British energy regulator Ofgem announced Monday its plans to allow £1.1 billion in funding for a new subsea transmission link in the north of Scotland to connect 1.2 GW of renewables capacity to the grid.
The plan calls for a new subsea cable to be installed under the Moray Firth — an inlet of the North Sea in the northeast of Scotland — with an expected completion date sometime in 2018.
According to Ofgem, the “additional capacity will increase the resilience of Britain’s energy infrastructure.”
The regulator launched their investigation of Scottish Hydro Electricity Transmission’s (SHE Transmission) original proposal earlier this year, but their assessment found that SHE Transmission’s original project cost of £1,236.2 million was too high, approving £1,062.3 million instead — £173.9 million less.
The UK newspaper The Telegraph reported that the consultation found Scottish Hydro Electricity Transmission’s parent company, energy giant SSE, was attempting to pass millions of pounds in unnecessary costs on to consumers by appointing too many overpaid staff to work on the project.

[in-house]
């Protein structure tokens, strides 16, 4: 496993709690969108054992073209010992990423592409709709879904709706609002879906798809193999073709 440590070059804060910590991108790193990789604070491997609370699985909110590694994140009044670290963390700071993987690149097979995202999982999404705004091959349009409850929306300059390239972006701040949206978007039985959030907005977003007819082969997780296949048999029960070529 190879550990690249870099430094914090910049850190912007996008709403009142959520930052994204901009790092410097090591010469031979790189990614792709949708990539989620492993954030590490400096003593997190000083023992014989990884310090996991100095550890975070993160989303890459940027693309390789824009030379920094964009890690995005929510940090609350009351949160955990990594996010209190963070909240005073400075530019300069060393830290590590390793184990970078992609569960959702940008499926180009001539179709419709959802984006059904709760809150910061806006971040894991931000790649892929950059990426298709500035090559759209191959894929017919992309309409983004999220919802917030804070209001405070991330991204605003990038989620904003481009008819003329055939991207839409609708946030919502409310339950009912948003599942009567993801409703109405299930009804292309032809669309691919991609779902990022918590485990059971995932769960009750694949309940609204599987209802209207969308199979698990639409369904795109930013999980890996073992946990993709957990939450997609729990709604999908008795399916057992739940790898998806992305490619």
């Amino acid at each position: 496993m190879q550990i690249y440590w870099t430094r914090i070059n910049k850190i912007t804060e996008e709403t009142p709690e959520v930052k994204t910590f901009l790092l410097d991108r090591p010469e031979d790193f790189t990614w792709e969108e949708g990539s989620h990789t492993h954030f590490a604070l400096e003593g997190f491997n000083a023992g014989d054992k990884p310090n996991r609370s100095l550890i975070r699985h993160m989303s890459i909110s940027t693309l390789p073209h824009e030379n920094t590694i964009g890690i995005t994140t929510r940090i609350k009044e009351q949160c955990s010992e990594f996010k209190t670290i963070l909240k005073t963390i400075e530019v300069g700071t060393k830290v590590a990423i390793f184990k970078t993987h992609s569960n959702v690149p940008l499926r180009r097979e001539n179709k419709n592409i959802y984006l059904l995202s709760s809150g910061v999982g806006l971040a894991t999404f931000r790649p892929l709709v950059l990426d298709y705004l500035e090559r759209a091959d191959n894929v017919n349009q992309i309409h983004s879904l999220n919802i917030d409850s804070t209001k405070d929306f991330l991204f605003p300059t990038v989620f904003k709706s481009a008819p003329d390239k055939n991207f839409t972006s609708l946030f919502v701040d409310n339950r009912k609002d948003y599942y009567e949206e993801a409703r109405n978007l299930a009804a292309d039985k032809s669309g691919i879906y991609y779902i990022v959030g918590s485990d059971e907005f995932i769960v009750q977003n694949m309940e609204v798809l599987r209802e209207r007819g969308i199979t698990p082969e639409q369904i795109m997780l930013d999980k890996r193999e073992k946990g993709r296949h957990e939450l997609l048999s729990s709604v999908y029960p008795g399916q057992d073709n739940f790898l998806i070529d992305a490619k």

“While SHE Transmission is disappointed with the level of the allowances proposed today, the consultation does enable further engagement with Ofgem to take place on important issues, such as the best way for treating contingency and risk-related costs,” said a spokesperson for SSE.
According to the official consultation (PDF):
Our consultants carried out a line by line review of the resourcing role profiles. This analysis suggested there is excessive monitoring of contractors, some duplication of roles, over allocation of staff, and high average day rates.
While the project will now be able to move forward, SSE is understandably disappointed, while the taxpayers are probably somewhat relieved at Ofgem’s findings.
Image Credit: Moray Firth by Duncan Brown (CC BY-NC-SA 2.0)
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